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75 posts categorized "Minorities"

Documentary Film and Gentrification

April 07, 2014

(Kathryn Pyle is a documentary filmmaker and a regular contributor to PhilanTopic. In her previous post, she wrote about the promise and failure of humanitarian aid in Haiti.)

Urban_gentrificationThe phenomenon of gentrification – how it gets started, who benefits, and who loses – is a longstanding concern in cities across the country.

But the term describes only the most visible and disturbing face of urban change: the crowding out of lower-income residents from a suddenly "hot" neighborhood by more affluent newcomers. At a time of growing income inequality in the U.S., it's an image that has captured the attention of the media and, increasingly, is sparking public indignation.

Writing in the New York Times ("Cities Helping Residents Resist the New Gentry"), Timothy Williams observes that "the arrival of newcomers to formerly working-class areas…is distinct from previous influxes over the past thirty years" because new arrivals tend to want to live in newer housing, and the condos and loft spaces built to satisfy that demand not only are too expensive for long-time residents but also add to the density of a neighborhood while reducing the ratio of older residents to new arrivals. Williams' article goes on to discuss measures that have been adopted by cities to mitigate the impact of gentrification on longtime homeowners, while a Times article ("Gentrifying Into the Shelters") by Ginia Bellafante notes that creating and maintaining affordable housing for low-income renters in gentrifying neighborhoods requires an altogether different set of measures.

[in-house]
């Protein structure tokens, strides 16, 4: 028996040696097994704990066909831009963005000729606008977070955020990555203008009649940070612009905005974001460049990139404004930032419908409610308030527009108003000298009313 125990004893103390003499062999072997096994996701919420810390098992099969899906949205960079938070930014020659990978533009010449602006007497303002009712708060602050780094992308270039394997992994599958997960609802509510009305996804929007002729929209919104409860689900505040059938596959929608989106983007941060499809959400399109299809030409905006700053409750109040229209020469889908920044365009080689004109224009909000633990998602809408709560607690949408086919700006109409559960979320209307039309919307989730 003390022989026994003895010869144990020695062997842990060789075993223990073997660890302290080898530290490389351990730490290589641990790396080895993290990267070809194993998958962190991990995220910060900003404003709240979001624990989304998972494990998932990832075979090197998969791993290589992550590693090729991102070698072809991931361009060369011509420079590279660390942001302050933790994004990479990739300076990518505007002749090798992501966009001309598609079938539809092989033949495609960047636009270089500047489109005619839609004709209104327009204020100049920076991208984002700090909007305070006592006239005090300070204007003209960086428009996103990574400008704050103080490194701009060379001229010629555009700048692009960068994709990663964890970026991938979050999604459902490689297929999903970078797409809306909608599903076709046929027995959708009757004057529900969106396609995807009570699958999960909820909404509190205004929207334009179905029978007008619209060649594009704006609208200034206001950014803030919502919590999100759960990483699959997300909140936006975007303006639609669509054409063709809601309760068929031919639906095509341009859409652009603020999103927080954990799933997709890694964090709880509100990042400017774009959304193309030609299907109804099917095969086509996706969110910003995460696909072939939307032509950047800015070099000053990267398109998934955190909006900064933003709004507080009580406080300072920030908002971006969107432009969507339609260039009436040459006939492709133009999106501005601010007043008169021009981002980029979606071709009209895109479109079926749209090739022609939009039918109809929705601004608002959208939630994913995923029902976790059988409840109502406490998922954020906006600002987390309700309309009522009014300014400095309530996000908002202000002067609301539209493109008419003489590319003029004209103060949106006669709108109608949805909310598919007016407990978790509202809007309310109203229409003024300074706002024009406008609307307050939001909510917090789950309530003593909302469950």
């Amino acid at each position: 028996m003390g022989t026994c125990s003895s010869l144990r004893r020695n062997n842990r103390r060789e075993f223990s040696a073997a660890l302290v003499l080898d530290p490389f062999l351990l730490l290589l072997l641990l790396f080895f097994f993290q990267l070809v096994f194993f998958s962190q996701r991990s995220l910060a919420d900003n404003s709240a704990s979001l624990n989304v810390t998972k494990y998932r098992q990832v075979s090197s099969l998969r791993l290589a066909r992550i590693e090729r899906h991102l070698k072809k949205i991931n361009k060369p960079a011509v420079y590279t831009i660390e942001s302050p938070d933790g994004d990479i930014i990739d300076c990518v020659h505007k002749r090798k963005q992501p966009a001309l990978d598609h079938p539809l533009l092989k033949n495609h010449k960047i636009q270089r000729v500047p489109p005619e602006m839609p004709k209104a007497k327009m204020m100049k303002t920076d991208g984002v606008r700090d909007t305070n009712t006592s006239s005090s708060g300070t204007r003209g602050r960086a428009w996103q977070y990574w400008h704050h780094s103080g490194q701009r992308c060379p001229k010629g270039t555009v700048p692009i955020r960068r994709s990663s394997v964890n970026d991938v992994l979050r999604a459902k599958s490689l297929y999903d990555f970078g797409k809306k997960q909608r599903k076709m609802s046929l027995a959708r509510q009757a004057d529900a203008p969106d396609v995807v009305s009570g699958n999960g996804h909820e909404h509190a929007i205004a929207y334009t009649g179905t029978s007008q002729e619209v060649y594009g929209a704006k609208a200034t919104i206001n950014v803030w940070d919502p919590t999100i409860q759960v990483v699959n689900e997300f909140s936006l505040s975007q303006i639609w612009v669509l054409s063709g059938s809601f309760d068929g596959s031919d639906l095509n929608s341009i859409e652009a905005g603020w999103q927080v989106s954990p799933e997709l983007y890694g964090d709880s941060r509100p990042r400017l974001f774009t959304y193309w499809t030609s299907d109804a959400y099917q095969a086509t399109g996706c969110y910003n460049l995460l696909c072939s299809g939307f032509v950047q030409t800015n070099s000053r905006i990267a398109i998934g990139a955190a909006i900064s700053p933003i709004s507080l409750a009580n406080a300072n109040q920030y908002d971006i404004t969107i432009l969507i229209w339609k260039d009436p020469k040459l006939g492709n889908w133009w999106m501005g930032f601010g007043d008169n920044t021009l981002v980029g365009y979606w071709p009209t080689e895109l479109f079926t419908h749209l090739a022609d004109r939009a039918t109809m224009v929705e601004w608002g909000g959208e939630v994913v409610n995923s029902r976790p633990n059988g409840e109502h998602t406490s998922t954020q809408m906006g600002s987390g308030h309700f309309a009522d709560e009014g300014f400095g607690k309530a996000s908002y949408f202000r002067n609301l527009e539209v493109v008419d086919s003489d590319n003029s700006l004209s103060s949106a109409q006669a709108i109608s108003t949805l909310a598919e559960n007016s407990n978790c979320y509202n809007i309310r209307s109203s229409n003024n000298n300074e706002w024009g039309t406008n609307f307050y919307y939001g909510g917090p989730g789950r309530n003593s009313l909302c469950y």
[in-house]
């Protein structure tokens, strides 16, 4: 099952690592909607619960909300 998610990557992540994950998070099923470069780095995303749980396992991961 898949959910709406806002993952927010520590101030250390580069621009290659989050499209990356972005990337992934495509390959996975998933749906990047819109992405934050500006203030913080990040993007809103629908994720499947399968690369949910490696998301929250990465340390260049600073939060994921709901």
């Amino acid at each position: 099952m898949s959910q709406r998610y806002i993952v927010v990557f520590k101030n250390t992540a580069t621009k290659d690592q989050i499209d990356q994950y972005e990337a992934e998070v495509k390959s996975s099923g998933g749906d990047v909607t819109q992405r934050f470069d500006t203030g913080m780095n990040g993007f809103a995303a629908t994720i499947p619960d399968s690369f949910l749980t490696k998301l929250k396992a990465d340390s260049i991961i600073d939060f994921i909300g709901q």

The topic hasn't escaped the notice of documentary filmmakers. Told in different styles and about different places, films such as Gut Renovation (2012), Third Ward TX (2007), and We Will Not Be Moved (1980) identify common elements in the gentrification process -- foremost among them real estate speculation and private housing development, in many cases encouraged by tax breaks and rezoning policies.  

Su Friedrich's Gut Renovation is a very personal account of that process as it unfolded in the Williamsburg section of Brooklyn, and how that process is displacing the local artist community – of which she is a member. It begins, in 2005, when Friedrich notices the first high-rise condo going up down the street and ends, five years later, with her own building's demolition to make way for the umpteenth luxe condo project in the neighborhood. Needless to say, the redevelopment of Williamsburg continues unabated, affecting the neighborhood’s long-term population of Poles, Italians, Puerto Ricans, and Dominicans and irrevocably changing the very thing that attracted artists to the neighborhood in the first place.

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'Under Construction': La Plazita Institute - Albuquerque, New Mexico

March 18, 2014

Under-construction-logoUnder Construction is a multimedia online exhibit showcasing some of the best and brightest organizations working with males of color. The UC team of filmmakers, photographers, writers, and nonprofit experts worked directly with each of these organizations for several weeks. The collaborations yielded comprehensive portraits of the services men of color receive. Each profile features a short video, a photography exhibit, a visual program model, and a narrative essay detailing the efforts of these organizations.

Under Construction is a project of Frontline Solutions and was made possible through the support of the Robert Wood Johnson Foundation.